This is an archived article that was published on in 2015, and information in the article may be outdated. It is provided only for personal research purposes and may not be reprinted.

Utah may say it treasures its children, but the state is spending less, per child, than it did before the Great Recession hit in late 2008, a new study shows.

Voices for Utah Children's annual budget report, released Thursday, shows that while the state's overall spending on children rose nearly $45 million in real dollars, it didn't keep pace with the growing child population, which rose from 850,233 in 2008 to 908,953 in 2014.

Utah's spending on children is still $322 less per child than it was in 2008, according to the study. Adjusting for inflation, Utah spent $5,746 per child in 2008, but $5,424 in 2014, a 6 percent decline, the report says.

The amount — $322 per child — may not seem like a lot, but it adds up to a dizzying total: $293 million more that the Utah Legislature would have had to spend in 2014 to equal what it spent on children six years before.

"It's a substantial amount of money," says Matthew Weinstein, state priorities partnership director at the 30-year-old child-advocacy nonprofit.

"The argument we would make is if we could afford it in the past, why can't we afford it now? It's a matter of what are our priorities," he said.

Per-child spending bottomed out in 2011, said Curtis Miller, a statistics graduate student and instructor at the University of Utah, who prepared the report. "But we have still quite a ways to go."

Ninety cents of every dollar Utah spends on children goes to K-12 education. Four cents goes to health programs such as Medicaid for low-income youngsters, and 2 cents each goes to juvenile justice services and to child welfare. Other kid-centered programs are food and nutrition, early-childhood education and income support programs.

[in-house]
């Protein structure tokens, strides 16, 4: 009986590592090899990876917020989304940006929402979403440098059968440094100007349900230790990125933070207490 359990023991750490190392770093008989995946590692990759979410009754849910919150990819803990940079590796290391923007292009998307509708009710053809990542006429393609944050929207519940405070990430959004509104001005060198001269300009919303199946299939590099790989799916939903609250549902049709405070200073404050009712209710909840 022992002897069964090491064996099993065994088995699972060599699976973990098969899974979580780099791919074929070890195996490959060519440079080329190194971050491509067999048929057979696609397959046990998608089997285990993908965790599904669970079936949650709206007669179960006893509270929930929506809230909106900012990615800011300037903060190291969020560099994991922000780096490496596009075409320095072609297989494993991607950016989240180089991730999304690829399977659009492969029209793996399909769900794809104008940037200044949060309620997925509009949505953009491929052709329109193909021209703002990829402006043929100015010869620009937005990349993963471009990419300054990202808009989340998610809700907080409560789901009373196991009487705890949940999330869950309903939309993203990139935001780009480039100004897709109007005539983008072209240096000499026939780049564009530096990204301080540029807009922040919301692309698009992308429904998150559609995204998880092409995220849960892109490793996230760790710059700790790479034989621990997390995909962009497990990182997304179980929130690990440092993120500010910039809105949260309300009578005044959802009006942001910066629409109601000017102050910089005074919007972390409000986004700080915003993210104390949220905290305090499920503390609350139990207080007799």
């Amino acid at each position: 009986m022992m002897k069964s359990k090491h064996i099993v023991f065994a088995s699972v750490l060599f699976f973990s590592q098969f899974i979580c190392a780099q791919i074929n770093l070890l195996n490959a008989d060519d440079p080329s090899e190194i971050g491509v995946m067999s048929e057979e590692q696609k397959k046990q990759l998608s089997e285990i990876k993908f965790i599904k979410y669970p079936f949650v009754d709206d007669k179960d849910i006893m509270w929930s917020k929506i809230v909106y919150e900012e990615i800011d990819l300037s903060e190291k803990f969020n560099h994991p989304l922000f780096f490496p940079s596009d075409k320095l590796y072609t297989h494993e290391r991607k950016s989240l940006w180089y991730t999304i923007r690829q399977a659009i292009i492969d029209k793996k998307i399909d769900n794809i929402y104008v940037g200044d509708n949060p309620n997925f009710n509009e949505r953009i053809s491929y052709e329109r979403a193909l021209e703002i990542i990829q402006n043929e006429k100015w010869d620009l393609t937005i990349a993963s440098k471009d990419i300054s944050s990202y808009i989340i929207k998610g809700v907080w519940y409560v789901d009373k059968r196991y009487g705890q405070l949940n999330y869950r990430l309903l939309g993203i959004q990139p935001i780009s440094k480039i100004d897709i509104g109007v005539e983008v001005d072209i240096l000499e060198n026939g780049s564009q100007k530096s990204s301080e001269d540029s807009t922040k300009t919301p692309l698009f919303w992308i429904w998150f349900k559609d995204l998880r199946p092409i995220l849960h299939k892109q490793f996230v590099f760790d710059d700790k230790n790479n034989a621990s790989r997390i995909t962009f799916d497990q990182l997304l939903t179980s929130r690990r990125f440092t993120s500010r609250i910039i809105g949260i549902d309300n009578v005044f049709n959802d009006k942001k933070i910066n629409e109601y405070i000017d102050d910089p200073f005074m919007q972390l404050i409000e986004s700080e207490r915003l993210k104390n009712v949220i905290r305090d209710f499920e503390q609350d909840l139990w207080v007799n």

The tax burden on Utahns is at its lowest in two decades, thanks to tax cuts, Weinstein said. "The downside is we've invested less in these important elements of future prosperity and growth."

Funding children's programs, particularly education, is important for the economy and to prevent social dysfunction, he said during a Web-based news conference. "We strongly feel these investments do pay for themselves in the long run."

The shortfall is mainly in K-12 education.

In inflation-adjusted dollars, Utah spent nearly $17 million less on education in 2014 than it did six years before.

State spending on juvenile justice was also down more than $12 million.

But spending on child health programs — mainly Medicaid, for kids in low-income families — rose more than $55 million.

Even though education funding is not yet up to 2008 levels, Miller said Utah is on track to surpass Idaho in spending, leaving that state with the lowest per- pupil spending in the country next year.

Utah spent $6,555 per pupil in 2013, $236 less than Idaho. Nationally, per-pupil spending was $10,700.

The Voices for Utah Children report does not delve into outcomes, including the fact that Utah schoolchildren score about average on most national performance measures.

That's a credit to the state, and the fact it has a high rate of two-parent families and parents willing to volunteer in classrooms, Weinstein said.

But a generation ago, Utah ranked among the top 10 states for its education effort (state funding divided by personal income) and it was among the top performers in education.

"As our inputs have fallen, the outcomes have fallen as well," Weinstein said.

Twitter: @KristenMoulton